5. My anticoagulation regimen contains an antithrombin drug and i am adding an antiplatelet drug to it I may prolong therapy from 20 days to 30 days
6. I am more careful to assure myself that there is flow coming from the brain. no flow from above leads to high risk of thrombosis


So getting a beat on techniques used by treating physicians is a moving target, isnt it.

btw i havent detected a thrombosis in a long time except for the hypoplasias which everyone is finding to be really difficult and challenging.
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Postby drsclafani » Sun Apr 03, 2011 9:06 pm

LR1234 wrote:My vascular surgeon has also ligated internal jugular veins and this has not caused problems in his patients. I understand the argument is it can take years for symptoms to develop but collaterals can form and can be pretty large. (My haemotologist reckons 2 years for new veins to grow)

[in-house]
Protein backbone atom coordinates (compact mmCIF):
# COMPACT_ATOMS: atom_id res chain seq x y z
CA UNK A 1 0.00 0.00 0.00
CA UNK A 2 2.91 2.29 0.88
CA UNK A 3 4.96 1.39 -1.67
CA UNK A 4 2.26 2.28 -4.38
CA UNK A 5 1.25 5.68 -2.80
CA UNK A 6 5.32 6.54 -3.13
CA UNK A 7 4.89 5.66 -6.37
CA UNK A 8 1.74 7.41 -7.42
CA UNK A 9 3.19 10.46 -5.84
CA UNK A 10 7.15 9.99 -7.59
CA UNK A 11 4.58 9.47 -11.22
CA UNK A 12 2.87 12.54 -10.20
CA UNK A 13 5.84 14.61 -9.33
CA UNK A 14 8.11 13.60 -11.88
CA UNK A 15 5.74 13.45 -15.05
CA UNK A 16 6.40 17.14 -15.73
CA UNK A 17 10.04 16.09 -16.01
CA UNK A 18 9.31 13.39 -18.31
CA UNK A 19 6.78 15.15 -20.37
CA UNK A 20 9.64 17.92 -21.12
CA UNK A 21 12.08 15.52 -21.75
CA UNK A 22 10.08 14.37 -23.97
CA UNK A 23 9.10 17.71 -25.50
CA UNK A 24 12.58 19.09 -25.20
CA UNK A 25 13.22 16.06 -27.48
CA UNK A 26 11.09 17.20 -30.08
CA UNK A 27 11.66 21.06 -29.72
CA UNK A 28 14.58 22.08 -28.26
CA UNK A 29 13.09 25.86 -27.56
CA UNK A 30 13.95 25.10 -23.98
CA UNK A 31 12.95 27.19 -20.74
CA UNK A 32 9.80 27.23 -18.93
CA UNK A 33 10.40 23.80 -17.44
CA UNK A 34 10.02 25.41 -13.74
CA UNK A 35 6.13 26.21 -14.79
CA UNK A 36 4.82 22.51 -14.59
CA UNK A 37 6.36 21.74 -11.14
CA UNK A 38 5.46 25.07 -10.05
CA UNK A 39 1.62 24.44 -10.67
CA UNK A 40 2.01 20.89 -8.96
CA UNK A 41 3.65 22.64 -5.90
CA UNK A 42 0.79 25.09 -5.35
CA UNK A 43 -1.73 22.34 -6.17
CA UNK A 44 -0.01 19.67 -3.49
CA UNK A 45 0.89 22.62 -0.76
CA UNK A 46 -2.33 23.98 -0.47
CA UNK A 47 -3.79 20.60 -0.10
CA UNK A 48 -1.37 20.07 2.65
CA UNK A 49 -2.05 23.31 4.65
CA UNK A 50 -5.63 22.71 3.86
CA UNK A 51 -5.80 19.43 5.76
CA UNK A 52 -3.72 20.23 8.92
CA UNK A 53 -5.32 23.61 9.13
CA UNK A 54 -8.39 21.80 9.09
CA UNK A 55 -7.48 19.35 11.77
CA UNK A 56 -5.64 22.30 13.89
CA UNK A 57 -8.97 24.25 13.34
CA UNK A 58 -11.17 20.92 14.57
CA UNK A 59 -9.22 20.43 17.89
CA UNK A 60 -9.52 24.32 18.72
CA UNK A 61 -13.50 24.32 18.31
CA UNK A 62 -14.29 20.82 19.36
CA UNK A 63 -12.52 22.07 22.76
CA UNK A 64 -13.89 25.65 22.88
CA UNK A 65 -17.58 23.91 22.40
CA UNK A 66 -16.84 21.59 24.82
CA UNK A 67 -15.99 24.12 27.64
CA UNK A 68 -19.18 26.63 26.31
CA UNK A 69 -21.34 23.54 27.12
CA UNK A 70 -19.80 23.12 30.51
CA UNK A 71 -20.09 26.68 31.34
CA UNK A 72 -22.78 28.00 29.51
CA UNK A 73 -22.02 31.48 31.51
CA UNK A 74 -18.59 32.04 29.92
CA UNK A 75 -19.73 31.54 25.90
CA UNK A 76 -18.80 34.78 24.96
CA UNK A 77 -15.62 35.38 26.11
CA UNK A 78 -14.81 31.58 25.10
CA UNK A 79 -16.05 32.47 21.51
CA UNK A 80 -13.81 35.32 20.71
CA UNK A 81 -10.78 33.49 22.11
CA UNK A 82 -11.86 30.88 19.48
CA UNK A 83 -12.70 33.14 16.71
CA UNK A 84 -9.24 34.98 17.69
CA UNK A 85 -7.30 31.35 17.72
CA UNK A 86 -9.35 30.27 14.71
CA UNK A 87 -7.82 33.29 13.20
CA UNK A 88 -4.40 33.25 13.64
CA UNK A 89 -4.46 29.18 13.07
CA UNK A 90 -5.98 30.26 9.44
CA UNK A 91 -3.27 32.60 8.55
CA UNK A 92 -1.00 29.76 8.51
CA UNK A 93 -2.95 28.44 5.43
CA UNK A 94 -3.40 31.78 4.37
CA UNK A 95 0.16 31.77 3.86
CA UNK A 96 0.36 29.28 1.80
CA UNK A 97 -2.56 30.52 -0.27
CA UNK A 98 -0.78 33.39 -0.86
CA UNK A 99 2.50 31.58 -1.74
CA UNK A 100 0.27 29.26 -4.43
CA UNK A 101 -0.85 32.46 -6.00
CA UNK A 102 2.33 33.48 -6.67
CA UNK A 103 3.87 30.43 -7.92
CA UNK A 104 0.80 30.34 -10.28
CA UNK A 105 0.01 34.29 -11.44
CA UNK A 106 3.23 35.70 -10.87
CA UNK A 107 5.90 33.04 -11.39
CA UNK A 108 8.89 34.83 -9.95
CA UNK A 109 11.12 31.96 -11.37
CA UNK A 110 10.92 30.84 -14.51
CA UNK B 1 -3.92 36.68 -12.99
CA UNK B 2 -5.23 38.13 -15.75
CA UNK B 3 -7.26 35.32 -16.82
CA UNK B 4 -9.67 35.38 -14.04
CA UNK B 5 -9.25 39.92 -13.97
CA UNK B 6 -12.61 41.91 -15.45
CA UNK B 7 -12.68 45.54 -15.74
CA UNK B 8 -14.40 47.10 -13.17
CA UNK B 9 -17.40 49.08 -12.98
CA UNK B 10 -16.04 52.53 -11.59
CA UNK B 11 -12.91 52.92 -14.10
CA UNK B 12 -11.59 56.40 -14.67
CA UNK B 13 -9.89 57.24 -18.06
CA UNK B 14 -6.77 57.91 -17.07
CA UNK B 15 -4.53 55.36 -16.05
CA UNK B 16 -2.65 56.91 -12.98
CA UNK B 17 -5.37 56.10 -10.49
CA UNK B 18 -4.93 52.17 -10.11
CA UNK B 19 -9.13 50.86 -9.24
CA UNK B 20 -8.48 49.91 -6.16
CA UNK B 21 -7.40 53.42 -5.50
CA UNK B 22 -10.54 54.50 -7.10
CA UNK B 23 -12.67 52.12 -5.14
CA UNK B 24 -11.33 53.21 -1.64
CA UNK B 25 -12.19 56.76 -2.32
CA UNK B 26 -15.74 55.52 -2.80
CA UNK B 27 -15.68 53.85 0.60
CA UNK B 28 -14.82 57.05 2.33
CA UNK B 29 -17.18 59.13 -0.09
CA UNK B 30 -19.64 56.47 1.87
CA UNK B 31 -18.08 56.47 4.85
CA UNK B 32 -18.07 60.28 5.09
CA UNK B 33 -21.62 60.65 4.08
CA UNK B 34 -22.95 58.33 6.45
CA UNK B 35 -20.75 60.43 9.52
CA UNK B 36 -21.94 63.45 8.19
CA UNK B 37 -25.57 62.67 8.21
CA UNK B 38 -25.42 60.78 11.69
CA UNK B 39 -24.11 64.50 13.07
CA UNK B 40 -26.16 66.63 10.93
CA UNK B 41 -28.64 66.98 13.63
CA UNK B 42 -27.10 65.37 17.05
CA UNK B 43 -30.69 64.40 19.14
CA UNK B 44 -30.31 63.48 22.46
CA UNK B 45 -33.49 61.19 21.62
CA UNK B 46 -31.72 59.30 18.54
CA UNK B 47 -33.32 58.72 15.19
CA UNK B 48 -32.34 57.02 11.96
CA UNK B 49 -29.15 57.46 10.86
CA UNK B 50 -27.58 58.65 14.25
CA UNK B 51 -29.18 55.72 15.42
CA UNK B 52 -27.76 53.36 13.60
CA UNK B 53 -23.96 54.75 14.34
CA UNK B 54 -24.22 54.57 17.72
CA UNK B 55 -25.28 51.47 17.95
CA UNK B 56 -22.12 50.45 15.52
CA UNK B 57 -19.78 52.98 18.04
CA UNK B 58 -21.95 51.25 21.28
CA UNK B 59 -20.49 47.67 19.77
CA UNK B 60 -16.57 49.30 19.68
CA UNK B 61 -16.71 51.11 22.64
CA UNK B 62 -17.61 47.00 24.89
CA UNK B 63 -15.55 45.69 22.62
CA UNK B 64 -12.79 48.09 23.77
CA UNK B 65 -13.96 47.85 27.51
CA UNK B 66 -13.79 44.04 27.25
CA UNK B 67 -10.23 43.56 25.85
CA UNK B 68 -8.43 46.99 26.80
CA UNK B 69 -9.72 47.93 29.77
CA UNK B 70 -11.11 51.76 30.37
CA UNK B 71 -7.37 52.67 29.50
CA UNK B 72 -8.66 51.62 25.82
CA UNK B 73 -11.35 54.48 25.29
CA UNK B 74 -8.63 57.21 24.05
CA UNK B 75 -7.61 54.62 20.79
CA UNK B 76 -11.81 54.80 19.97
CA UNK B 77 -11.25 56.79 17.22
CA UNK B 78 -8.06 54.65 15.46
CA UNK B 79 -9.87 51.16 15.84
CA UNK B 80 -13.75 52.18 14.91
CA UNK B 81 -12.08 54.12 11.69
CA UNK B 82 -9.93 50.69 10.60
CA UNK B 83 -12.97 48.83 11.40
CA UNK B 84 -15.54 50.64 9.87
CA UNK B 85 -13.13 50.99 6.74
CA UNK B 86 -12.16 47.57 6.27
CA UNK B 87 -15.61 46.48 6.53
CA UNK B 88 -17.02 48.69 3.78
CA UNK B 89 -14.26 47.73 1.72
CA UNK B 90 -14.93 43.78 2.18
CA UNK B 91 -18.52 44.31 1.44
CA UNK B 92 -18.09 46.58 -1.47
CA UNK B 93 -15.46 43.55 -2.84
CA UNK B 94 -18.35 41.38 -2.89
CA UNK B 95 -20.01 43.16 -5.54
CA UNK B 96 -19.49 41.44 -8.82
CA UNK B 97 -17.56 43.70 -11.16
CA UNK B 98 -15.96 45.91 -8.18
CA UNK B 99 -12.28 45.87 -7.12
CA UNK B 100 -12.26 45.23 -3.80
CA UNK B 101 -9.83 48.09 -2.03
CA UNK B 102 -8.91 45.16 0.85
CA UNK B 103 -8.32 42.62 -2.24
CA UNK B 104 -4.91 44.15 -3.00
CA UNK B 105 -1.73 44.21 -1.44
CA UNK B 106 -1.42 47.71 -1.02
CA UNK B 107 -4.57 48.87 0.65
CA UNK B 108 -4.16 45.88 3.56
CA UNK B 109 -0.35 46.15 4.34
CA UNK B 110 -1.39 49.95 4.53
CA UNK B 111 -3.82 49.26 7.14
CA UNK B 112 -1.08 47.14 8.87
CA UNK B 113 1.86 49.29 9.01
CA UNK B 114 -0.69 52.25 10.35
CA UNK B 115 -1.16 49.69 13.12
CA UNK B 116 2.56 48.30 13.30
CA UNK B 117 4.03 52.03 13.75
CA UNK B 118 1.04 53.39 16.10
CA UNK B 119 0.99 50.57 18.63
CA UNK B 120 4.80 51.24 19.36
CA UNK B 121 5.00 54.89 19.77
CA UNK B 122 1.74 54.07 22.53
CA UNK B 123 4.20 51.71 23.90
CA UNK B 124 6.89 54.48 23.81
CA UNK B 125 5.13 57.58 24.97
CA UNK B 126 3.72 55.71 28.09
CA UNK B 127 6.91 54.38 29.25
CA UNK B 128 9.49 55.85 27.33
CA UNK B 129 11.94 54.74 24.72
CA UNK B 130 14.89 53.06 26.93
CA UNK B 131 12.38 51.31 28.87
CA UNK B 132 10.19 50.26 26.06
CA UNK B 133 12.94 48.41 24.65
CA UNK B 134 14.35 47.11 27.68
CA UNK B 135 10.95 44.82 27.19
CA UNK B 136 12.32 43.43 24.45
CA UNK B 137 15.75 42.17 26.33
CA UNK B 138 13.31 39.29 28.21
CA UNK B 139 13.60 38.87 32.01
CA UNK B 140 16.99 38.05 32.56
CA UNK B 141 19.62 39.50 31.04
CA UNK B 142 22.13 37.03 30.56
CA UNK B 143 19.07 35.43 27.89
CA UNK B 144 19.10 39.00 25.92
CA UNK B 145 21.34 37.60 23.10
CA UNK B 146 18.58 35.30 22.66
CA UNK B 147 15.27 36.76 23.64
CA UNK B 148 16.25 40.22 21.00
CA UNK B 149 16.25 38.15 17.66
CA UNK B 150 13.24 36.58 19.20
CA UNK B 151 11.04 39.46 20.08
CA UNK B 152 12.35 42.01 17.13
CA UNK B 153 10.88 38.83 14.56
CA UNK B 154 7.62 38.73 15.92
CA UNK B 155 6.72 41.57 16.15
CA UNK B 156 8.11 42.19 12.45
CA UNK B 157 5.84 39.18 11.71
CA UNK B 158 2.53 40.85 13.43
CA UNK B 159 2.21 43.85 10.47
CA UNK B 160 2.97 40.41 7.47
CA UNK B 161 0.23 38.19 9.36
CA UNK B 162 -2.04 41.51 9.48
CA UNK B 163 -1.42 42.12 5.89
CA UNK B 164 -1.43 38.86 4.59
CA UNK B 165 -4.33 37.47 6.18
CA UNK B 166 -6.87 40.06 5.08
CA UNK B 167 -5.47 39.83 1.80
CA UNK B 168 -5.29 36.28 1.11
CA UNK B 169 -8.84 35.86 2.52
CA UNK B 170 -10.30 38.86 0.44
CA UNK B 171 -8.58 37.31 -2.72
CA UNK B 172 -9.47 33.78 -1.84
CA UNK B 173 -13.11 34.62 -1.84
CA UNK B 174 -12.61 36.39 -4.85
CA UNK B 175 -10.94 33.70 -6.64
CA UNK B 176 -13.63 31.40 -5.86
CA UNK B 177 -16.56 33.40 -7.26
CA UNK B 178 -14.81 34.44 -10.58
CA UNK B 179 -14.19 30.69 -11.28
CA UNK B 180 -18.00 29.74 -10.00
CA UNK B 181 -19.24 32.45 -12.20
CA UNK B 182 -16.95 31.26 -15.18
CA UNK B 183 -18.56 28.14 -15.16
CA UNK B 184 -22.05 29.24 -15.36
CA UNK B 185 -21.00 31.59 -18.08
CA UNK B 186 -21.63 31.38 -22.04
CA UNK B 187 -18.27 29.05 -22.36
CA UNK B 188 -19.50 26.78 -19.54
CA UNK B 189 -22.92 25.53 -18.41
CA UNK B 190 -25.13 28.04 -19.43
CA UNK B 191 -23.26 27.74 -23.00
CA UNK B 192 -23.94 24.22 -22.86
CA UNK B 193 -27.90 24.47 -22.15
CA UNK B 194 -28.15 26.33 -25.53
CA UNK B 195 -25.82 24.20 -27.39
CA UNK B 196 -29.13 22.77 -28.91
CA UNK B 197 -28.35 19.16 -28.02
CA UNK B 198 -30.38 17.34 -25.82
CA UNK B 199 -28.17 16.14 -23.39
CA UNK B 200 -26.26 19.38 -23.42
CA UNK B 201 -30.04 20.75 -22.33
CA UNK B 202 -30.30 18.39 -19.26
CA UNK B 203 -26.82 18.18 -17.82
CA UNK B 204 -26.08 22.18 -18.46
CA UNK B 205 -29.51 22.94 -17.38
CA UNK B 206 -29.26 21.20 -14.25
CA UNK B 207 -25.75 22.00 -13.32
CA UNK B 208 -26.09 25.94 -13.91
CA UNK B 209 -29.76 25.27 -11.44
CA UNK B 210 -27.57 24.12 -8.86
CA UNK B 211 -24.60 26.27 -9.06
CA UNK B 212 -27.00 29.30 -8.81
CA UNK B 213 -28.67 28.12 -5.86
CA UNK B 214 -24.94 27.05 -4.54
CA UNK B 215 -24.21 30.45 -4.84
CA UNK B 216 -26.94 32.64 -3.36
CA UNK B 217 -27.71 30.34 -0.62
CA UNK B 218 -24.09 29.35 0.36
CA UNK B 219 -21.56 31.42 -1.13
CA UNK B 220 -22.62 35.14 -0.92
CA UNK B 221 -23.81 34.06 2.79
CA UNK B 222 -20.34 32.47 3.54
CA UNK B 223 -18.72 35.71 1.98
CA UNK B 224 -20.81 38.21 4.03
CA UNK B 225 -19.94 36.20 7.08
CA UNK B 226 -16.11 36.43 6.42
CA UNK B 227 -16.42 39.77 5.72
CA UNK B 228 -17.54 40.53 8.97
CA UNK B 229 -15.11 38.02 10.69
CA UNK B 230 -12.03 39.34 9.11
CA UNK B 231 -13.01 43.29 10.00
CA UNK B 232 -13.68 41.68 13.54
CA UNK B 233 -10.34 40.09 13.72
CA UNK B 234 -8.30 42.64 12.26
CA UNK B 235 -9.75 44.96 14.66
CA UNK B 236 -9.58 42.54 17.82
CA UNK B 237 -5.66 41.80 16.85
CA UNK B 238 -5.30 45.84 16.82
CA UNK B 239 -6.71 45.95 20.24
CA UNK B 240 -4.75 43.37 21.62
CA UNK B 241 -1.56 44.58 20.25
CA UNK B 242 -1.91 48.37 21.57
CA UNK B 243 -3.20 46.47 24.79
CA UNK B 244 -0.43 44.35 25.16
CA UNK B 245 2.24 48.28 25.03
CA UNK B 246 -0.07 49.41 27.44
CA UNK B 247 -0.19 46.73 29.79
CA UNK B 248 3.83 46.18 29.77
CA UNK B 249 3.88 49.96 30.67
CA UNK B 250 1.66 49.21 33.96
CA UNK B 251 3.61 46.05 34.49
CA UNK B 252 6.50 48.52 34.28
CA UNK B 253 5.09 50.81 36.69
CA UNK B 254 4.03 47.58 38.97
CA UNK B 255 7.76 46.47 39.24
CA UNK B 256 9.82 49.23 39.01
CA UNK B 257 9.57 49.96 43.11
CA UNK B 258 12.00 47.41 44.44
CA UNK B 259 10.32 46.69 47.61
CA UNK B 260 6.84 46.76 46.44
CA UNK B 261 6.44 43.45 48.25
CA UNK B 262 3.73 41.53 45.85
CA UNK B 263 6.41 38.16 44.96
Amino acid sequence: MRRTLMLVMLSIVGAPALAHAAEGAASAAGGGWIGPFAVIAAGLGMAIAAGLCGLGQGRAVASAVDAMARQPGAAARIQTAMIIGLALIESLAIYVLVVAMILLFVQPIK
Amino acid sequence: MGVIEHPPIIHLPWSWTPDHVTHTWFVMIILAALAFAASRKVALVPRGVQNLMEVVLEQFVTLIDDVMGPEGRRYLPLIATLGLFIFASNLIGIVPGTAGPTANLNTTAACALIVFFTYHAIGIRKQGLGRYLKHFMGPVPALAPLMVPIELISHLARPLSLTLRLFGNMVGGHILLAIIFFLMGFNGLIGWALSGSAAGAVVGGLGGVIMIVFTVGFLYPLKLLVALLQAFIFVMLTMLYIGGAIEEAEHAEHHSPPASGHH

I may be wrong with this but my understanding is that you get scarring in the veins that then leads to the vein collapsing. Maybe the vein can collapse without scarring though???
My left jugular is scarred to the point of total occlusion but has not yet collapsed....


i had the jugular vein of my wife tied off because the sound of the jugular vein passing by her ear was so loud she could not hear. This was in the mid 1980s. she did have fatigue and some short term memory issues that have now resolved. Thankfully she did not have the problem in both ears. I might have thought to tie off both. Imagine that!

it is odd how these veins that can be tied off with iimpunity can cause so much trouble.